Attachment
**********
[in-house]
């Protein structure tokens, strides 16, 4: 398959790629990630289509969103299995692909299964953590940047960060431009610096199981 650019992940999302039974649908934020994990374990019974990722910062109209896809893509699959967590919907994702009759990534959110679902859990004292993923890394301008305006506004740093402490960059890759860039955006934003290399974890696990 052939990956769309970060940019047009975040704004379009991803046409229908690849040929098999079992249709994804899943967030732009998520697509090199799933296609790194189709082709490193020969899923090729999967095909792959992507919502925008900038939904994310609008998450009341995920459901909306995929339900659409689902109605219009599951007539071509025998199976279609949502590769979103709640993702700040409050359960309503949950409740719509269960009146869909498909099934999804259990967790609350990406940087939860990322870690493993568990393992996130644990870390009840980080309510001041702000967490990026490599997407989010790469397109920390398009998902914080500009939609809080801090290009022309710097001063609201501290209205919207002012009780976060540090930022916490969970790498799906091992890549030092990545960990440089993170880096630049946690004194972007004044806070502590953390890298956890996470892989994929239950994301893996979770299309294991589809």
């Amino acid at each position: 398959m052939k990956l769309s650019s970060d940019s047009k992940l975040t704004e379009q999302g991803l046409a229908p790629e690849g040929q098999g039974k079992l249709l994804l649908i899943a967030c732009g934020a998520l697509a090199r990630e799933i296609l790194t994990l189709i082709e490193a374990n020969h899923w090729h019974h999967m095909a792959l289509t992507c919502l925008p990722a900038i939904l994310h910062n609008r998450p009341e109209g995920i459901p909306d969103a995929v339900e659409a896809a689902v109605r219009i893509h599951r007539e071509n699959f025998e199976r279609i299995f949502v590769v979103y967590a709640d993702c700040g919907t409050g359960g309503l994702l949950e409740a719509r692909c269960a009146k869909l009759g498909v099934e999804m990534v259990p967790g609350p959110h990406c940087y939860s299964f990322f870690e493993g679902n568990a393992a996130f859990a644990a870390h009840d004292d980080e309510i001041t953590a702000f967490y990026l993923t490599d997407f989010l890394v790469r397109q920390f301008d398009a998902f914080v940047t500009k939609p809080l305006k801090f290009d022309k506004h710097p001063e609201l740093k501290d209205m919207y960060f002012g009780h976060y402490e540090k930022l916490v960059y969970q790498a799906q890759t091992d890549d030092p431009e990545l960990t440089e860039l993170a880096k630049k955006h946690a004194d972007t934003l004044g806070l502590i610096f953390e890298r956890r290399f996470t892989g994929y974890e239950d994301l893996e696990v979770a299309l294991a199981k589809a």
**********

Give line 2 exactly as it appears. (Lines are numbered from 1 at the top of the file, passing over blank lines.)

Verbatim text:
């Protein structure tokens, strides 16, 4: 398959790629990630289509969103299995692909299964953590940047960060431009610096199981 650019992940999302039974649908934020994990374990019974990722910062109209896809893509699959967590919907994702009759990534959110679902859990004292993923890394301008305006506004740093402490960059890759860039955006934003290399974890696990 052939990956769309970060940019047009975040704004379009991803046409229908690849040929098999079992249709994804899943967030732009998520697509090199799933296609790194189709082709490193020969899923090729999967095909792959992507919502925008900038939904994310609008998450009341995920459901909306995929339900659409689902109605219009599951007539071509025998199976279609949502590769979103709640993702700040409050359960309503949950409740719509269960009146869909498909099934999804259990967790609350990406940087939860990322870690493993568990393992996130644990870390009840980080309510001041702000967490990026490599997407989010790469397109920390398009998902914080500009939609809080801090290009022309710097001063609201501290209205919207002012009780976060540090930022916490969970790498799906091992890549030092990545960990440089993170880096630049946690004194972007004044806070502590953390890298956890996470892989994929239950994301893996979770299309294991589809």